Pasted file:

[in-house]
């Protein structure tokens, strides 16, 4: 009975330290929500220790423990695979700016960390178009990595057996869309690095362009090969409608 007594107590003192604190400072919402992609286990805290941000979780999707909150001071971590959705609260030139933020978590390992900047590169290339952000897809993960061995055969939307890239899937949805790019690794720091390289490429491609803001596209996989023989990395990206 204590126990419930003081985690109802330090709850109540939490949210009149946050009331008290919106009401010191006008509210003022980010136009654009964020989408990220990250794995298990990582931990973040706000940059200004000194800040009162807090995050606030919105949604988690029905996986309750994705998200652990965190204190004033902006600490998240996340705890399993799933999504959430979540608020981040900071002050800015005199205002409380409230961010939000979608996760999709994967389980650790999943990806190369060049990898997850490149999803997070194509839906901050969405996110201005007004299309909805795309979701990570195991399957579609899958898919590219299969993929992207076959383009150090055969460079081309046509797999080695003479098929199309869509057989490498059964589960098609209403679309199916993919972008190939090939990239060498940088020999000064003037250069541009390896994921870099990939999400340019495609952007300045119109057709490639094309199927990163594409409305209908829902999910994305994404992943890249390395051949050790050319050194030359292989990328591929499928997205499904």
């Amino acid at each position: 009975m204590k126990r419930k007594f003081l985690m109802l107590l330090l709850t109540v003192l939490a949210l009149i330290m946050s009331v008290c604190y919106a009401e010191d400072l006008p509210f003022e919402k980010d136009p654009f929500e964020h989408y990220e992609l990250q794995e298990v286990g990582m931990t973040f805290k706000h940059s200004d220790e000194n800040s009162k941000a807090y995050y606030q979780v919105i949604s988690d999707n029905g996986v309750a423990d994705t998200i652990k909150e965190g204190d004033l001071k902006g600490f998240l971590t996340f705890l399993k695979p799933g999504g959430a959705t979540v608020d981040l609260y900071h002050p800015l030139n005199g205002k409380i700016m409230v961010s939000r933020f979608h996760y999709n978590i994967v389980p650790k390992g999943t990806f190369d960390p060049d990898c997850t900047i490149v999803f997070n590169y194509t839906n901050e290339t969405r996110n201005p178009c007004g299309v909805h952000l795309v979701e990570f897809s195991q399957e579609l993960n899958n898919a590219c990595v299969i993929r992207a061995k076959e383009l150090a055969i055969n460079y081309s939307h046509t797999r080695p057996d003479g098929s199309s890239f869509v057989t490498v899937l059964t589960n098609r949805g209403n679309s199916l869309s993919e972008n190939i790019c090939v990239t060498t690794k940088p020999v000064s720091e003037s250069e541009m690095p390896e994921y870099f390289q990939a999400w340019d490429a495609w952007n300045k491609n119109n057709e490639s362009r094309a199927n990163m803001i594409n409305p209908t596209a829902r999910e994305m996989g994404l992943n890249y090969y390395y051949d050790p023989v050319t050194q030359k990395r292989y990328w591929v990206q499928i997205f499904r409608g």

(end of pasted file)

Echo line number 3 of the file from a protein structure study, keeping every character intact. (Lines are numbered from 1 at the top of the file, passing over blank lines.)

């Amino acid at each position: 009975m204590k126990r419930k007594f003081l985690m109802l107590l330090l709850t109540v003192l939490a949210l009149i330290m946050s009331v008290c604190y919106a009401e010191d400072l006008p509210f003022e919402k980010d136009p654009f929500e964020h989408y990220e992609l990250q794995e298990v286990g990582m931990t973040f805290k706000h940059s200004d220790e000194n800040s009162k941000a807090y995050y606030q979780v919105i949604s988690d999707n029905g996986v309750a423990d994705t998200i652990k909150e965190g204190d004033l001071k902006g600490f998240l971590t996340f705890l399993k695979p799933g999504g959430a959705t979540v608020d981040l609260y900071h002050p800015l030139n005199g205002k409380i700016m409230v961010s939000r933020f979608h996760y999709n978590i994967v389980p650790k390992g999943t990806f190369d960390p060049d990898c997850t900047i490149v999803f997070n590169y194509t839906n901050e290339t969405r996110n201005p178009c007004g299309v909805h952000l795309v979701e990570f897809s195991q399957e579609l993960n899958n898919a590219c990595v299969i993929r992207a061995k076959e383009l150090a055969i055969n460079y081309s939307h046509t797999r080695p057996d003479g098929s199309s890239f869509v057989t490498v899937l059964t589960n098609r949805g209403n679309s199916l869309s993919e972008n190939i790019c090939v990239t060498t690794k940088p020999v000064s720091e003037s250069e541009m690095p390896e994921y870099f390289q990939a999400w340019d490429a495609w952007n300045k491609n119109n057709e490639s362009r094309a199927n990163m803001i594409n409305p209908t596209a829902r999910e994305m996989g994404l992943n890249y090969y390395y051949d050790p023989v050319t050194q030359k990395r292989y990328w591929v990206q499928i997205f499904r409608g």